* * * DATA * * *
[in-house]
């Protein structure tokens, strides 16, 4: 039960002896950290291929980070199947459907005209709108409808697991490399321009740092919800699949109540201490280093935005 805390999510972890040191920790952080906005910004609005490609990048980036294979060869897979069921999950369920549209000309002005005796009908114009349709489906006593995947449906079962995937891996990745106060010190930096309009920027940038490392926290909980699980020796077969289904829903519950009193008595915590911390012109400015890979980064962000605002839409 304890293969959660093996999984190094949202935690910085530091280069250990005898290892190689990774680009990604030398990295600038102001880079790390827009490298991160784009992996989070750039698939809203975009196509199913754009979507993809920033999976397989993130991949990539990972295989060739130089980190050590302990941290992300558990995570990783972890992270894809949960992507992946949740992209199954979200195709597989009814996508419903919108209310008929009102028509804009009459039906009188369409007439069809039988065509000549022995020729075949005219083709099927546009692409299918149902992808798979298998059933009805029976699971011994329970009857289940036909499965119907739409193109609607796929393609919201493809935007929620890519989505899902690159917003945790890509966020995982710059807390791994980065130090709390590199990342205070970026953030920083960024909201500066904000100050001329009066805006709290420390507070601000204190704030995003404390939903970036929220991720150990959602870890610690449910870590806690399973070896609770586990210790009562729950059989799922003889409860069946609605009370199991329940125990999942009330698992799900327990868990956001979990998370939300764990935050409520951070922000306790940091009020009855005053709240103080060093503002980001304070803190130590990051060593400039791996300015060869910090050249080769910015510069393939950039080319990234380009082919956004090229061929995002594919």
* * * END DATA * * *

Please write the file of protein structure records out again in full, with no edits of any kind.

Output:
[in-house]
């Protein structure tokens, strides 16, 4: 039960002896950290291929980070199947459907005209709108409808697991490399321009740092919800699949109540201490280093935005 805390999510972890040191920790952080906005910004609005490609990048980036294979060869897979069921999950369920549209000309002005005796009908114009349709489906006593995947449906079962995937891996990745106060010190930096309009920027940038490392926290909980699980020796077969289904829903519950009193008595915590911390012109400015890979980064962000605002839409 304890293969959660093996999984190094949202935690910085530091280069250990005898290892190689990774680009990604030398990295600038102001880079790390827009490298991160784009992996989070750039698939809203975009196509199913754009979507993809920033999976397989993130991949990539990972295989060739130089980190050590302990941290992300558990995570990783972890992270894809949960992507992946949740992209199954979200195709597989009814996508419903919108209310008929009102028509804009009459039906009188369409007439069809039988065509000549022995020729075949005219083709099927546009692409299918149902992808798979298998059933009805029976699971011994329970009857289940036909499965119907739409193109609607796929393609919201493809935007929620890519989505899902690159917003945790890509966020995982710059807390791994980065130090709390590199990342205070970026953030920083960024909201500066904000100050001329009066805006709290420390507070601000204190704030995003404390939903970036929220991720150990959602870890610690449910870590806690399973070896609770586990210790009562729950059989799922003889409860069946609605009370199991329940125990999942009330698992799900327990868990956001979990998370939300764990935050409520951070922000306790940091009020009855005053709240103080060093503002980001304070803190130590990051060593400039791996300015060869910090050249080769910015510069393939950039080319990234380009082919956004090229061929995002594919």